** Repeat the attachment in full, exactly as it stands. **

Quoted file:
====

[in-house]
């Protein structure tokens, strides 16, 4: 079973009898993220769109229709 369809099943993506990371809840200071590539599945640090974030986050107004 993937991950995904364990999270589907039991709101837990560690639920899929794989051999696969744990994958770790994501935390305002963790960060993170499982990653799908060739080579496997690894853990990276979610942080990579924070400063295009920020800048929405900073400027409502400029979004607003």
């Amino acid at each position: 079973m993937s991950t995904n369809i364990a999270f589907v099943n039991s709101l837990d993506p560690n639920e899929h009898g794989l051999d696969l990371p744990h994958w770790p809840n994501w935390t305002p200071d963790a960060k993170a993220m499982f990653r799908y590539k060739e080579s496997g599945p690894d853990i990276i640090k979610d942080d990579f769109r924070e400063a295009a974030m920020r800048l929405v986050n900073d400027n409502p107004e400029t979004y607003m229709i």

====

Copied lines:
[in-house]
């Protein structure tokens, strides 16, 4: 079973009898993220769109229709 369809099943993506990371809840200071590539599945640090974030986050107004 993937991950995904364990999270589907039991709101837990560690639920899929794989051999696969744990994958770790994501935390305002963790960060993170499982990653799908060739080579496997690894853990990276979610942080990579924070400063295009920020800048929405900073400027409502400029979004607003």
């Amino acid at each position: 079973m993937s991950t995904n369809i364990a999270f589907v099943n039991s709101l837990d993506p560690n639920e899929h009898g794989l051999d696969l990371p744990h994958w770790p809840n994501w935390t305002p200071d963790a960060k993170a993220m499982f990653r799908y590539k060739e080579s496997g599945p690894d853990i990276i640090k979610d942080d990579f769109r924070e400063a295009a974030m920020r800048l929405v986050n900073d400027n409502p107004e400029t979004y607003m229709i």